Newton as Historian

Image of Stonehenge, from William Stukeley, Stonehenge a Temple Restor’d to the British Druids (London: 1740)

Newton expended vast energy researching the period before Christ, and he believed that there had once been a religion common to the entire world. In the first ages, he argued, knowledge that the earth was a planet circling the Sun was integrated into religious practices that involved worship around a central fire. Stonehenge was one of these sites. Newton also spent an astonishing amount of his time assessing how the simple original truths of Christianity had been corrupted. Picking up a theme central to his work on prophecy, he identified the fourth century cleric Athanasius and his deviant associates as the vanguard of those who had introduced (as Newton saw it) the false religion of Catholicism, and in particular, the hideous doctrine of the Holy Trinity.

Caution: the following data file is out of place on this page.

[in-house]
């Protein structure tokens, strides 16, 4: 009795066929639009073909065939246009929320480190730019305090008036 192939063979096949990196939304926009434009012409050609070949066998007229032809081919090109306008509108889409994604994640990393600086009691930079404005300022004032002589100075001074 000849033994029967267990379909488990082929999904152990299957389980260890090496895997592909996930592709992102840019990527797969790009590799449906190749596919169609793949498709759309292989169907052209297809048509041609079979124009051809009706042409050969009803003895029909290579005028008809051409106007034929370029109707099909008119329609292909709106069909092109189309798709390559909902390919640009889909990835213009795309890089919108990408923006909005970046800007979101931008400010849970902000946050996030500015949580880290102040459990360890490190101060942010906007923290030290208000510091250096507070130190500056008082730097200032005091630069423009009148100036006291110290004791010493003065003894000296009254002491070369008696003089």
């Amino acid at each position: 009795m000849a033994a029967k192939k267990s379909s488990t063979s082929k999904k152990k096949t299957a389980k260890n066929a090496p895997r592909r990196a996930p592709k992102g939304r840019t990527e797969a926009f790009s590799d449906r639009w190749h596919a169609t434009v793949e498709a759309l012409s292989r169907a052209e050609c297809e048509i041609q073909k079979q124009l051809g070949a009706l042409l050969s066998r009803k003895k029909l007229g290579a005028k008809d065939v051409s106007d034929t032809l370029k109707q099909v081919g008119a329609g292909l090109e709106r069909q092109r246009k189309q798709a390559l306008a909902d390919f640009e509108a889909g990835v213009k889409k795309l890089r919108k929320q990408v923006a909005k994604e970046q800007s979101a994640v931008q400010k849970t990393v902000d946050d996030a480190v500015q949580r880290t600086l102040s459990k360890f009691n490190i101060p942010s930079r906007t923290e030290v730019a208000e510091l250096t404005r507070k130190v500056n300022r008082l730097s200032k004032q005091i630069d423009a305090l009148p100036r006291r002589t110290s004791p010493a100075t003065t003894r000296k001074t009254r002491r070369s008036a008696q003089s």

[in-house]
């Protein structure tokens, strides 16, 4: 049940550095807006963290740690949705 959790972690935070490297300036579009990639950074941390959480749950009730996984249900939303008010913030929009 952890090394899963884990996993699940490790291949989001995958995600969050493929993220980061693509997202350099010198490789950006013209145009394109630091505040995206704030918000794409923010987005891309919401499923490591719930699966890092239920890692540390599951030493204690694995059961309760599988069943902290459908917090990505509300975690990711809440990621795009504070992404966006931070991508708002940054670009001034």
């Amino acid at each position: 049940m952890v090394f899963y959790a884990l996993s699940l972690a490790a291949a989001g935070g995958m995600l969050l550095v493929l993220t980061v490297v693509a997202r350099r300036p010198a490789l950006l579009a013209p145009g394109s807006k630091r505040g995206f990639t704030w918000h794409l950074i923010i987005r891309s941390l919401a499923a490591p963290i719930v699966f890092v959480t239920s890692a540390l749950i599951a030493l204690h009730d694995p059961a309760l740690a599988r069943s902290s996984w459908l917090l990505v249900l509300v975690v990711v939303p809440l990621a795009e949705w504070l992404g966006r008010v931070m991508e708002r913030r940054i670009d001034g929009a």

© 2019 The Newton Project

Professor Rob Iliffe
Director, AHRC Newton Papers Project

Scott Mandelbrote,
Fellow & Perne librarian, Peterhouse, Cambridge

Faculty of History, George Street, Oxford, OX1 2RL - newtonproject@history.ox.ac.uk

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